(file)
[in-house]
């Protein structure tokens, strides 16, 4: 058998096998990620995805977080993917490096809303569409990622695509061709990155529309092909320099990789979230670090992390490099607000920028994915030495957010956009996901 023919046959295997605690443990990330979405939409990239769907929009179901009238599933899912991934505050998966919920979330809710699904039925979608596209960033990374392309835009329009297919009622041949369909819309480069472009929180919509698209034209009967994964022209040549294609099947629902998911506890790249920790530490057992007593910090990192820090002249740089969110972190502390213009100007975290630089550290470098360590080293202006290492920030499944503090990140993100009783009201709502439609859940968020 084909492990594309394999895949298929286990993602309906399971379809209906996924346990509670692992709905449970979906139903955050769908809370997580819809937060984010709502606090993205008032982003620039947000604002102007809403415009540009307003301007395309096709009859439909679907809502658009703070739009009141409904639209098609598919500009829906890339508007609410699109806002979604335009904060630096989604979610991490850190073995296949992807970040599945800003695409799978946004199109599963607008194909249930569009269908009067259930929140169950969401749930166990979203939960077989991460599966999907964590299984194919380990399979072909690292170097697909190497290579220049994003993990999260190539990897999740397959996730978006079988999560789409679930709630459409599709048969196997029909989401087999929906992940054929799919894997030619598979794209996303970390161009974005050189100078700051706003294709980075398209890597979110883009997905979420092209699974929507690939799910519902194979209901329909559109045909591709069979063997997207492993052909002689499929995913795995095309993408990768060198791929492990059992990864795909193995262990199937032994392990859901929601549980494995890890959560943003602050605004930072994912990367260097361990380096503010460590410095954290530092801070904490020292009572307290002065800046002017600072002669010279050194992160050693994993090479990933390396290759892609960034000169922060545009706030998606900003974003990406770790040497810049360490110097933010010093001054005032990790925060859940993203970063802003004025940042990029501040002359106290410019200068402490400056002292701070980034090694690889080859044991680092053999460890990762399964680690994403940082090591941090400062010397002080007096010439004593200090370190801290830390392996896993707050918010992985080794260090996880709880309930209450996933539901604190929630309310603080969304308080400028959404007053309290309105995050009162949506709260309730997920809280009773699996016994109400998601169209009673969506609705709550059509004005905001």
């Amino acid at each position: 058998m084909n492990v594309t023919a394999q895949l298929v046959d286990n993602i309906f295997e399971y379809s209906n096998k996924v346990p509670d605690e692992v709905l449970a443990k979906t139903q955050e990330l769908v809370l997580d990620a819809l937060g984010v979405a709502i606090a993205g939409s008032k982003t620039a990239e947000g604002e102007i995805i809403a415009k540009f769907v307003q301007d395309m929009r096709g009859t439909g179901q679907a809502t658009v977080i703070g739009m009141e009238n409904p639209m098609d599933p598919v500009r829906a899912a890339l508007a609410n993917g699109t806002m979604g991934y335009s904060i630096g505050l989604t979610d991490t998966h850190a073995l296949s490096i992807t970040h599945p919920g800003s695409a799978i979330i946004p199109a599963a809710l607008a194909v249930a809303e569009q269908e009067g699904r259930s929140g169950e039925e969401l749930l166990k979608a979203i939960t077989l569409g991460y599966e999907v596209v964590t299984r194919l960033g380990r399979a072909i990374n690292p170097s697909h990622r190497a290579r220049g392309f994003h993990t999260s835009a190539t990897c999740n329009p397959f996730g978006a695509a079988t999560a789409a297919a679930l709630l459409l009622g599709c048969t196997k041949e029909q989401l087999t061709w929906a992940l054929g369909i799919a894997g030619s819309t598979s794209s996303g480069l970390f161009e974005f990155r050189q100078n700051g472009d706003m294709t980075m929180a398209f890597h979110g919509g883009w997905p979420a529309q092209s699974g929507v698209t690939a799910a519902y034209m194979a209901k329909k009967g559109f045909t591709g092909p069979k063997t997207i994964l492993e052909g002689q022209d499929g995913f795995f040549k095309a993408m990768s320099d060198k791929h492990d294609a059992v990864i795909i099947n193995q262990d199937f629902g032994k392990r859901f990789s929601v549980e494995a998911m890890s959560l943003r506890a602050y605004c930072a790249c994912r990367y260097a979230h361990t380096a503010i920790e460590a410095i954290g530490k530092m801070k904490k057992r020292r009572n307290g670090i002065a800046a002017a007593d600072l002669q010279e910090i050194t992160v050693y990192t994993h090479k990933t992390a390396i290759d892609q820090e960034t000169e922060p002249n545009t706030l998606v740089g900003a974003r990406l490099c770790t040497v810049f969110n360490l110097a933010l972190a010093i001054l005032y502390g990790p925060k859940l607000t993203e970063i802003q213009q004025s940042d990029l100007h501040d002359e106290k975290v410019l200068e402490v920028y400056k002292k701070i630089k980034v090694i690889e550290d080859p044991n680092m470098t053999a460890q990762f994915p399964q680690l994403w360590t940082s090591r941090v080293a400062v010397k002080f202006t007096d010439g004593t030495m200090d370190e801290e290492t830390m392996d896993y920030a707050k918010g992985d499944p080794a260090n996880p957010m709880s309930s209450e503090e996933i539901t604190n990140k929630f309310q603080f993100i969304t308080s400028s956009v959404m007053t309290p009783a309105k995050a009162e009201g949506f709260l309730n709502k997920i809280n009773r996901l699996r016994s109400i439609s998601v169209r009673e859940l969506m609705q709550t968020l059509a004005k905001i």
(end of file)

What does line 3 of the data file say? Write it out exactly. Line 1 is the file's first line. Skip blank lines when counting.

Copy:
């Amino acid at each position: 058998m084909n492990v594309t023919a394999q895949l298929v046959d286990n993602i309906f295997e399971y379809s209906n096998k996924v346990p509670d605690e692992v709905l449970a443990k979906t139903q955050e990330l769908v809370l997580d990620a819809l937060g984010v979405a709502i606090a993205g939409s008032k982003t620039a990239e947000g604002e102007i995805i809403a415009k540009f769907v307003q301007d395309m929009r096709g009859t439909g179901q679907a809502t658009v977080i703070g739009m009141e009238n409904p639209m098609d599933p598919v500009r829906a899912a890339l508007a609410n993917g699109t806002m979604g991934y335009s904060i630096g505050l989604t979610d991490t998966h850190a073995l296949s490096i992807t970040h599945p919920g800003s695409a799978i979330i946004p199109a599963a809710l607008a194909v249930a809303e569009q269908e009067g699904r259930s929140g169950e039925e969401l749930l166990k979608a979203i939960t077989l569409g991460y599966e999907v596209v964590t299984r194919l960033g380990r399979a072909i990374n690292p170097s697909h990622r190497a290579r220049g392309f994003h993990t999260s835009a190539t990897c999740n329009p397959f996730g978006a695509a079988t999560a789409a297919a679930l709630l459409l009622g599709c048969t196997k041949e029909q989401l087999t061709w929906a992940l054929g369909i799919a894997g030619s819309t598979s794209s996303g480069l970390f161009e974005f990155r050189q100078n700051g472009d706003m294709t980075m929180a398209f890597h979110g919509g883009w997905p979420a529309q092209s699974g929507v698209t690939a799910a519902y034209m194979a209901k329909k009967g559109f045909t591709g092909p069979k063997t997207i994964l492993e052909g002689q022209d499929g995913f795995f040549k095309a993408m990768s320099d060198k791929h492990d294609a059992v990864i795909i099947n193995q262990d199937f629902g032994k392990r859901f990789s929601v549980e494995a998911m890890s959560l943003r506890a602050y605004c930072a790249c994912r990367y260097a979230h361990t380096a503010i920790e460590a410095i954290g530490k530092m801070k904490k057992r020292r009572n307290g670090i002065a800046a002017a007593d600072l002669q010279e910090i050194t992160v050693y990192t994993h090479k990933t992390a390396i290759d892609q820090e960034t000169e922060p002249n545009t706030l998606v740089g900003a974003r990406l490099c770790t040497v810049f969110n360490l110097a933010l972190a010093i001054l005032y502390g990790p925060k859940l607000t993203e970063i802003q213009q004025s940042d990029l100007h501040d002359e106290k975290v410019l200068e402490v920028y400056k002292k701070i630089k980034v090694i690889e550290d080859p044991n680092m470098t053999a460890q990762f994915p399964q680690l994403w360590t940082s090591r941090v080293a400062v010397k002080f202006t007096d010439g004593t030495m200090d370190e801290e290492t830390m392996d896993y920030a707050k918010g992985d499944p080794a260090n996880p957010m709880s309930s209450e503090e996933i539901t604190n990140k929630f309310q603080f993100i969304t308080s400028s956009v959404m007053t309290p009783a309105k995050a009162e009201g949506f709260l309730n709502k997920i809280n009773r996901l699996r016994s109400i439609s998601v169209r009673e859940l969506m609705q709550t968020l059509a004005k905001i």